Immediate breast reconstruction: a retrospective study with emphasis on complications and risk factors

J Plast Surg Hand Surg. 2012 Oct;46(5):344-8. doi: 10.3109/2000656X.2012.700025. Epub 2012 Aug 29.


The use of skin-sparing mastectomy (SSM) with immediate reconstruction is preferred, as it has cosmetic and psychological advantages, and comprises one operation. We retrospectively reviewed the complication rate after SSM and immediate reconstruction with implants in 141 consecutive patients with 208 reconstructions. Risk factors were related to both patients and the procedure. The overall morbidity was 42/208 (20%) with one or more minor or major complications including epidermolysis, skin necrosis, or infection. The overall explantation rate was 26/208 (13%). Smoking was a significant risk factor for infection and explantation, and tended to increase risk of necrosis (p = 0.05). Preoperative radiation did not increase the risk of explantation. Age above the median of 44 (range 25-67) years implied a significantly increased risk of epidermolysis, infection, and explantation. Women who had a one-stage procedure with implantation of fixed-sized implant experienced explantation four times more often than women who had a two-stage procedure with tissue expander (p = 0.001). In conclusion, SSM with immediate reconstruction yields a low complication rate when patients are carefully selected. SSM with immediate reconstruction should be done for younger women who have had no previous radiation. Patients should stop smoking to ensure optimal outcome.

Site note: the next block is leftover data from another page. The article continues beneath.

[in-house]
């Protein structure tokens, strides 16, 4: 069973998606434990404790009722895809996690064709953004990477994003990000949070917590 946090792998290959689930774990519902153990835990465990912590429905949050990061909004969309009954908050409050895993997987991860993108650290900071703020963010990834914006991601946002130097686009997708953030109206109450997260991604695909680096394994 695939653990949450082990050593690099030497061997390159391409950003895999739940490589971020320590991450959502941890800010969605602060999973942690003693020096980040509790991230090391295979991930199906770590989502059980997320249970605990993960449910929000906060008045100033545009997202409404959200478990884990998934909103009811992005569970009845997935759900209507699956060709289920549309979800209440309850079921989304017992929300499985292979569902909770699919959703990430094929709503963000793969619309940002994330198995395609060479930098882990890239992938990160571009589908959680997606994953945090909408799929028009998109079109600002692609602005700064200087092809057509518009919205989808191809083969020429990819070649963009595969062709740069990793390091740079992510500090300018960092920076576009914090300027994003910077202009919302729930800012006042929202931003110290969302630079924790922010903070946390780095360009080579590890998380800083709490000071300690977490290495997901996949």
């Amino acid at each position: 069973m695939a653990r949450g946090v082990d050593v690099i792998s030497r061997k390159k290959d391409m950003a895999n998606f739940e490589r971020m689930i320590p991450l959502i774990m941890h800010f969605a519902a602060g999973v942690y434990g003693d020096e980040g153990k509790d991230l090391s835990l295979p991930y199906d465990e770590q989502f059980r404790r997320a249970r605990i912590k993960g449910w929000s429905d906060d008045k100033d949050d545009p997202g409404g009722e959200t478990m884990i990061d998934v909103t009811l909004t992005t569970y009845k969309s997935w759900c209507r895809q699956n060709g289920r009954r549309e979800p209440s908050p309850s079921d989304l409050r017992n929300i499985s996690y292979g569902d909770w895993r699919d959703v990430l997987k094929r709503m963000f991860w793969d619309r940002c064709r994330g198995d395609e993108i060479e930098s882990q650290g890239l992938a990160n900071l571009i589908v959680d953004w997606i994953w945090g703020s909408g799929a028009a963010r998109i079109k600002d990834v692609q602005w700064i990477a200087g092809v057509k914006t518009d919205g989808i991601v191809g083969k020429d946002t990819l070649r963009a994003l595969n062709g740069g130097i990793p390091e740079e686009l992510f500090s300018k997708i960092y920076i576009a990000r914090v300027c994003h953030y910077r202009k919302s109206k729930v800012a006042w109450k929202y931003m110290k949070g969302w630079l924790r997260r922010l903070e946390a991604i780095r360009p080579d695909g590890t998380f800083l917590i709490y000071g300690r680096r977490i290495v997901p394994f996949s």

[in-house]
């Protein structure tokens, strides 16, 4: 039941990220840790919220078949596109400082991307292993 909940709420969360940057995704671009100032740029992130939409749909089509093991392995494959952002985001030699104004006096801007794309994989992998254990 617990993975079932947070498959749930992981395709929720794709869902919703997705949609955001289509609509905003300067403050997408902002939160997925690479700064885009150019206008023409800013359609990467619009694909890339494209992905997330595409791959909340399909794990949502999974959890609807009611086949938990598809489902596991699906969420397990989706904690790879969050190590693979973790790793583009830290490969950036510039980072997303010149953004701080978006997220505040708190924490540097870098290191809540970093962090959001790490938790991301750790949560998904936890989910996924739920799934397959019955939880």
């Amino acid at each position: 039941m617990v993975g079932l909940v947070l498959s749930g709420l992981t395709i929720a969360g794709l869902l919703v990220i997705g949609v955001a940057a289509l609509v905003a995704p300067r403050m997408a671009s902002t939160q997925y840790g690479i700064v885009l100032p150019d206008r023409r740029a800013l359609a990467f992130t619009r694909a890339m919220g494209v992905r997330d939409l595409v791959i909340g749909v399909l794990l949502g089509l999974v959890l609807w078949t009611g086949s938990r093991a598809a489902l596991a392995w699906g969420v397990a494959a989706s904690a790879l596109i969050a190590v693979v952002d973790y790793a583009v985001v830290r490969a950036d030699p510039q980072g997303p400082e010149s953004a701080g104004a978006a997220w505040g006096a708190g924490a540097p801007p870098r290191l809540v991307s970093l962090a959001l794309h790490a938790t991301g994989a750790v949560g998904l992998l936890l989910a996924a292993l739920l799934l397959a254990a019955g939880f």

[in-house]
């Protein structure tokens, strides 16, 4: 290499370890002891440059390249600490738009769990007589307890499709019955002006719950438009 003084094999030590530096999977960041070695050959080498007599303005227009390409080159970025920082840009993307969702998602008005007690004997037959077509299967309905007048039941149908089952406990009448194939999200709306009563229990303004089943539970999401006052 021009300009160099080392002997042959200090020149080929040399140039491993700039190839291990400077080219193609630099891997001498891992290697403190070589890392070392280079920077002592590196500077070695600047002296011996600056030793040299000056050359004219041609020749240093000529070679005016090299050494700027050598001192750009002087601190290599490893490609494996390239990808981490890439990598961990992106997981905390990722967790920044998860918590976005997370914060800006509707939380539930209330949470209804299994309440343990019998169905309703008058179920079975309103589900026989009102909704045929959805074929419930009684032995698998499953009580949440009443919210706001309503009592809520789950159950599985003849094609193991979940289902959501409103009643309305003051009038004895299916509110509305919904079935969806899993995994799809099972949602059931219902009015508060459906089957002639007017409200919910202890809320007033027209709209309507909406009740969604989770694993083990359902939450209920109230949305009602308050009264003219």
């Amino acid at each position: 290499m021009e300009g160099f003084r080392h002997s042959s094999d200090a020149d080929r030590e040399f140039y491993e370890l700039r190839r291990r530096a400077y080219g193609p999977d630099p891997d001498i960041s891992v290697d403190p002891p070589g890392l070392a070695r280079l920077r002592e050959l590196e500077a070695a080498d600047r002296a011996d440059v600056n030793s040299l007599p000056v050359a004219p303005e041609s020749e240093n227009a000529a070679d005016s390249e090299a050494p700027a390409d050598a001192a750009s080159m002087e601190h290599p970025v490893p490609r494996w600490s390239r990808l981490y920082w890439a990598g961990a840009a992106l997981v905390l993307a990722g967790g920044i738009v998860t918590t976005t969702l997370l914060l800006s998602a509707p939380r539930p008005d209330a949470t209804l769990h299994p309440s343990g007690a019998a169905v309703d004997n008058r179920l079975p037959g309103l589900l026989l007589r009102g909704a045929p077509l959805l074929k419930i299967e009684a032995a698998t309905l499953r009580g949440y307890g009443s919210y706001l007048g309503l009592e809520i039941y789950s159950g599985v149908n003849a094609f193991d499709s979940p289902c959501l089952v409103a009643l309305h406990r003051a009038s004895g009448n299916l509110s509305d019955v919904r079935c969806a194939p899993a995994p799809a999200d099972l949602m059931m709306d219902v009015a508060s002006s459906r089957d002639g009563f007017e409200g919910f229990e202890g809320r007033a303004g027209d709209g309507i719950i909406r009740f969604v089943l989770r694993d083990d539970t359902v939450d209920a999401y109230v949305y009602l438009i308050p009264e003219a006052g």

MeSH terms

  • Adult
  • Age Factors
  • Aged
  • Breast Implants
  • Female
  • Follow-Up Studies
  • Humans
  • Mammaplasty / methods*
  • Mastectomy*
  • Middle Aged
  • Necrosis
  • Postoperative Complications*
  • Retrospective Studies
  • Risk Factors
  • Skin / pathology
  • Smoking / adverse effects